Home Editorial Why Igbo Leaders Should Emulate Michael Okpara's Leadership

Why Igbo Leaders Should Emulate Michael Okpara’s Leadership

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Numerous political pundits have analysed the pace of development in Igbo land in the context of the first republic politics while giving kudos and lambasting successive administrations and their achievements in the Southeast geopolitical zone in the last six decades.

Nowadays, many Igbos have made a lot of comparative references to the first six years of Nigeria’s independence to the 54 subsequent years following. Their reason for the comparison are the physical structures, human capacity building, and economic progress and prosperity recorded in the First Republic under the Late Dr. Michael Okpara as the premier of the then Eastern Region. He has been credited with laying a solid foundation and creating a template development agenda for the region which then covered part of the existing South-South states, excluding Edo and Delta states.

Read Also: Why Ndi Igbo Need To Reclaim Their Former Political Glory

Indeed, many individuals have claimed that the most remarkable period for the Igbo in the last 60 years of Nigeria as a sovereign entity was under Okpara because of his monumental projects scattered all over the region.  He built many farm settlements in the present Southeast and South-South geo-political zones. He also excelled in different fronts, including commerce and industry. For example, he built the Hotel Presidential in Enugu and Port Harcourt; established oil palm and cashew plantations in the present South-East and South-South zones, as well as established Nigergas, Nigercem, Niger Floor mill in Enugu, among others.

Michael Iheonukara Okpara, known as M.I. Power on the political scene, held sway from 1959 to 1966. Aside being an advocate of what he called pragmatic socialism, he also strongly believed that investing in agriculture is key to Nigeria’s development. At 39, he was the nation-state’s youngest premier.

Born on December 25, 1920 at Ohuhu in Umuahia, Abia State, Okpara attended Mission Schools and later Uzuakoli Methodist College before going to Yaba Higher College, Lagos, to study medicine on scholarship. Completing his studies, he worked briefly as a civil servant before going into private practice. While practising medicine, he developed an interest in the Zikist Movement — a militant wing of the National Council of Nigeria and the Cameroons (NCNC). After the 1949 coal mines riot that led to the shooting and killing of some miners by the police at Enugu coal mines, Okpara and other members of Zikist Movement were arrested for inciting the miners to riot and later released. This action made Okpara popular, and with the granting of self-rule in 1952, he was elected into the Eastern Nigerian House of Assembly on the platform of the NCNC. Between 1952 and 1959, he held various cabinet positions in the Region, including Minister without portfolio, Minister of Health, Minister of Agriculture and Production, among others.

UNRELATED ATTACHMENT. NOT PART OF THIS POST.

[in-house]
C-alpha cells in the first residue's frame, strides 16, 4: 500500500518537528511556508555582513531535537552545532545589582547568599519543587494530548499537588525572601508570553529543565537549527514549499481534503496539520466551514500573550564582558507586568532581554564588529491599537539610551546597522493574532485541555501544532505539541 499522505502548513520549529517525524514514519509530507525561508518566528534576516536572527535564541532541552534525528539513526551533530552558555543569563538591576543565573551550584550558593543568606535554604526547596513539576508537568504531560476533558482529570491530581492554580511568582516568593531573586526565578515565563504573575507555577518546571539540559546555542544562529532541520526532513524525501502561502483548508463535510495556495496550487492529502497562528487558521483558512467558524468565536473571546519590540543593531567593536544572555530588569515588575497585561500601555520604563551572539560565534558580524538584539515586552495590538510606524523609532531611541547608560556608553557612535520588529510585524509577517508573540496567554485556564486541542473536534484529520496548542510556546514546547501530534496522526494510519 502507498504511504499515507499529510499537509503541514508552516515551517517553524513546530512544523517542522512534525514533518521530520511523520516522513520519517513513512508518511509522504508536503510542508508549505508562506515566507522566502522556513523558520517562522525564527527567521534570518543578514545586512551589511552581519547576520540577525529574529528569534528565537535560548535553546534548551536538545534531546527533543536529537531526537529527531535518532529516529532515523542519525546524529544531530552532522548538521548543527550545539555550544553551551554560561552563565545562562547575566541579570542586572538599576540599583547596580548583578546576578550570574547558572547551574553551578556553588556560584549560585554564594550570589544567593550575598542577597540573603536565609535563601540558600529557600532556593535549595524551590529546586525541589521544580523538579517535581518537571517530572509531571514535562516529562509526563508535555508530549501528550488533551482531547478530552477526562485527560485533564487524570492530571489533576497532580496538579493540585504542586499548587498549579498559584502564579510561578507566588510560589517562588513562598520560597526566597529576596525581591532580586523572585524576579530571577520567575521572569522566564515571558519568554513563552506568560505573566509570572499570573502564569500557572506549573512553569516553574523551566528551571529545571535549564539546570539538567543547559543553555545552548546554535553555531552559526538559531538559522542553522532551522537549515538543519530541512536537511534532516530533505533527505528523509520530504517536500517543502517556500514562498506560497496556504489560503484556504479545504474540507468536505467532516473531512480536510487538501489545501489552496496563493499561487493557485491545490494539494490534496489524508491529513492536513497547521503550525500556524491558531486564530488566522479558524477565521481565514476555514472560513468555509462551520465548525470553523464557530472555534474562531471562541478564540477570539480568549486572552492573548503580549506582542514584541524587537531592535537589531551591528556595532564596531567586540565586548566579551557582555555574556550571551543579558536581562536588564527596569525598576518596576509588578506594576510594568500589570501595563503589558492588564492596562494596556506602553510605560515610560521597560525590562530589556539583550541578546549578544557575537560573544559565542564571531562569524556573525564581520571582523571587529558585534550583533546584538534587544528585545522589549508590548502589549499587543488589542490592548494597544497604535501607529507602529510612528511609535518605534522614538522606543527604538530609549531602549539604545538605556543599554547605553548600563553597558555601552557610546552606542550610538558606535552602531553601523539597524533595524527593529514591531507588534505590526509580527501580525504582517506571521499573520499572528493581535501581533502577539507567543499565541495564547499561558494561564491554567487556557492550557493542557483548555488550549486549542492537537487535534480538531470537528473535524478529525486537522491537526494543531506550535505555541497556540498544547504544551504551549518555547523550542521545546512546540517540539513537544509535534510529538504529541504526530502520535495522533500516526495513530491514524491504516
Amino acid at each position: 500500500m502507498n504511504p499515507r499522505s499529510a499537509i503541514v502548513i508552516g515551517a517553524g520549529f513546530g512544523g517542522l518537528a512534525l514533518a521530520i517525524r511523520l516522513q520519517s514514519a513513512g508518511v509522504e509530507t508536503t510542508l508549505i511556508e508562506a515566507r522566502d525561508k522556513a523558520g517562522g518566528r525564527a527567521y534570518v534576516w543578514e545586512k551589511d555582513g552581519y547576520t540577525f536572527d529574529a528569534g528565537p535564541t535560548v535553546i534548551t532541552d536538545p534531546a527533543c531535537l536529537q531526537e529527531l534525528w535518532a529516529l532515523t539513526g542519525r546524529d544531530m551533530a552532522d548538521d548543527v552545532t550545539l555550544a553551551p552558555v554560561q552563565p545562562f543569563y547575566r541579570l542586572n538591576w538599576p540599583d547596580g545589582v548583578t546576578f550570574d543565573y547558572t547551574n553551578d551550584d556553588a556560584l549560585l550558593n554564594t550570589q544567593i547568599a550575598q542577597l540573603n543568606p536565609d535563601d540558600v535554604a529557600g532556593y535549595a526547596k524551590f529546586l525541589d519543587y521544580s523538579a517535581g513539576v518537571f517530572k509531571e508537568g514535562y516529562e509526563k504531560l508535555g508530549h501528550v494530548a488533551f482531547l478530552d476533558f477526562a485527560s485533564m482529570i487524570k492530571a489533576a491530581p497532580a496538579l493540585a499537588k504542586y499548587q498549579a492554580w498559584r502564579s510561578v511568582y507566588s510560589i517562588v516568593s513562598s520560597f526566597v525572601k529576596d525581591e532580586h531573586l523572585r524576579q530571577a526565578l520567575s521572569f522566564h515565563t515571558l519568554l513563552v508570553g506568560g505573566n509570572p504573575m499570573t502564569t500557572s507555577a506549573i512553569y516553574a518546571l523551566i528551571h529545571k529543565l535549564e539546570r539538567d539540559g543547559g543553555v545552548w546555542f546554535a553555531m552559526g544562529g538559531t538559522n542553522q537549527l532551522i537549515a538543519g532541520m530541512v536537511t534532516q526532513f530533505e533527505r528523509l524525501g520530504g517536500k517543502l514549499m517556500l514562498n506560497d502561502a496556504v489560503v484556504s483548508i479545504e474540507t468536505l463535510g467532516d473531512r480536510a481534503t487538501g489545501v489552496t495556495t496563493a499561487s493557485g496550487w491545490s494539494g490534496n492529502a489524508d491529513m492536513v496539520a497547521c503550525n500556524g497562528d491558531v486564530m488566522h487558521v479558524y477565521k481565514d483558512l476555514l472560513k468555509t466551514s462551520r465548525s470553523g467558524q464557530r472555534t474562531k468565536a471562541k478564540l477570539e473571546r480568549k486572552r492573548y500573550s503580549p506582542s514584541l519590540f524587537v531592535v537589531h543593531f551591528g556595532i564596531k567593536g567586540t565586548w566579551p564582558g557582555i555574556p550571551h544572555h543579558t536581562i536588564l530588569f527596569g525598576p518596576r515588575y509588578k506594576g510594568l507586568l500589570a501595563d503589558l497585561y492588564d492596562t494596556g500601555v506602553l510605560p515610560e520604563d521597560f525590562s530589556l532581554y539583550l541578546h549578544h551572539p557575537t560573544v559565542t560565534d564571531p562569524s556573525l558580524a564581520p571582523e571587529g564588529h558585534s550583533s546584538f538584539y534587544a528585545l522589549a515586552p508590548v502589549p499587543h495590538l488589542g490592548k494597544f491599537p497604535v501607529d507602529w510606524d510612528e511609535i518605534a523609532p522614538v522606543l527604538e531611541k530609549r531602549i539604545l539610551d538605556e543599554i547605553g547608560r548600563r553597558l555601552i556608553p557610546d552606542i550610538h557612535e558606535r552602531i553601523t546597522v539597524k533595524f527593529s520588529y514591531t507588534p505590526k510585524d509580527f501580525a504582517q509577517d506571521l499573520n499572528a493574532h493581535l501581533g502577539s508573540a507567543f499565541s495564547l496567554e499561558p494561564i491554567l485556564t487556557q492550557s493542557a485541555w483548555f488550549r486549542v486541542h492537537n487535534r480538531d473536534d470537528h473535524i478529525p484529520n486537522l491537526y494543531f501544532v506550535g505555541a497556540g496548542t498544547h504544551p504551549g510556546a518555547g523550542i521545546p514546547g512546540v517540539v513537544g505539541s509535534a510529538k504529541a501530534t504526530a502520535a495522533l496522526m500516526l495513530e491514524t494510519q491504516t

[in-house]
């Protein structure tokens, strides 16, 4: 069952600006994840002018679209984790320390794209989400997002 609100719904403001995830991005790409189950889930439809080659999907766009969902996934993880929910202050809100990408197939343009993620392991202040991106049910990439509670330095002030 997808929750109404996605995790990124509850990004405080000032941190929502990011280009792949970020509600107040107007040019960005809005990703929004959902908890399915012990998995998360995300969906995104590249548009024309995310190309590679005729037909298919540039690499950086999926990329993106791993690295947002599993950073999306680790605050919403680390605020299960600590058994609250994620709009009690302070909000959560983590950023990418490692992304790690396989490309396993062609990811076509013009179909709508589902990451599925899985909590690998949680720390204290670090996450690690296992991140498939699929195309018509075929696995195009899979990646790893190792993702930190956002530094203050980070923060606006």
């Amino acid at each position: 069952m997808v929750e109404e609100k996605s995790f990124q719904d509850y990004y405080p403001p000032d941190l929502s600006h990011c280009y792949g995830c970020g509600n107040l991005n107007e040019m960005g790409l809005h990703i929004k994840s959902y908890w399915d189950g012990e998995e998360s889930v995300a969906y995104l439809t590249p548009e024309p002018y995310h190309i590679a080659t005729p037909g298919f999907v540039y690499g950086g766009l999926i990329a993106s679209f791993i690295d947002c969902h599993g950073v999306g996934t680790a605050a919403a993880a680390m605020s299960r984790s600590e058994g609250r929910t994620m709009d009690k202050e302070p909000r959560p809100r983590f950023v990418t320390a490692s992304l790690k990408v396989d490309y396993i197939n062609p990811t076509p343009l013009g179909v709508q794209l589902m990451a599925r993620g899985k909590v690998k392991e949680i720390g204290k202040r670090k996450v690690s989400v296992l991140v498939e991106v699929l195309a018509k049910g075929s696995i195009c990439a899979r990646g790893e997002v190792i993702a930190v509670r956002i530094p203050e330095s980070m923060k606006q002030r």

In 1953, when NCNC legislators revolted against the party’s leadership, he remained loyal to Dr. Nnamdi Azikiwe and helped to keep the party united. In 1959, when Azikiwe resigned as Premier of the Eastern Region to become the Governor-General, Okpara became the leader of NCNC and presided over the Eastern Region from 1960 to 1966, when the military took over the government. He was one of the two Regional Premiers that were not killed in the coup. Powerful and outspoken, Okpara was uncompromising on vital national issues. His stand on some national issues in 1963 led to the severance of the relationship between his party, the NCNC, and the then ruling Northern Peoples’ Congress (NPC).